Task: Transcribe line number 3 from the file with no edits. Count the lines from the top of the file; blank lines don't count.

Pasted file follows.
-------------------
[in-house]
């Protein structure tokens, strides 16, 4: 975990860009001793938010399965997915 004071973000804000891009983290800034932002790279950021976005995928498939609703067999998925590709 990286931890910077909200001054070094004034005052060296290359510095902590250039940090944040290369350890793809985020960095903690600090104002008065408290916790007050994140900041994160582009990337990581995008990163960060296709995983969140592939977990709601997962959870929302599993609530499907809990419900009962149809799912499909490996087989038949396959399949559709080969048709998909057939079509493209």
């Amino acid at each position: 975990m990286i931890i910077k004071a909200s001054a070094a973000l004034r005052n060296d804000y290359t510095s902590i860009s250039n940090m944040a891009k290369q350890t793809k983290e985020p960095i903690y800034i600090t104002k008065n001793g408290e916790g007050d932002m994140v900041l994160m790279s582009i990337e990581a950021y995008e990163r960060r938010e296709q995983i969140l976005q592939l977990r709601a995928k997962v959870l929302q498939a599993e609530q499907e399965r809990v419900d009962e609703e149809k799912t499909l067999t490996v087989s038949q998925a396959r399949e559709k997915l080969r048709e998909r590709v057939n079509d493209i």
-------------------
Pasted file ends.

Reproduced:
């Amino acid at each position: 975990m990286i931890i910077k004071a909200s001054a070094a973000l004034r005052n060296d804000y290359t510095s902590i860009s250039n940090m944040a891009k290369q350890t793809k983290e985020p960095i903690y800034i600090t104002k008065n001793g408290e916790g007050d932002m994140v900041l994160m790279s582009i990337e990581a950021y995008e990163r960060r938010e296709q995983i969140l976005q592939l977990r709601a995928k997962v959870l929302q498939a599993e609530q499907e399965r809990v419900d009962e609703e149809k799912t499909l067999t490996v087989s038949q998925a396959r399949e559709k997915l080969r048709e998909r590709v057939n079509d493209i």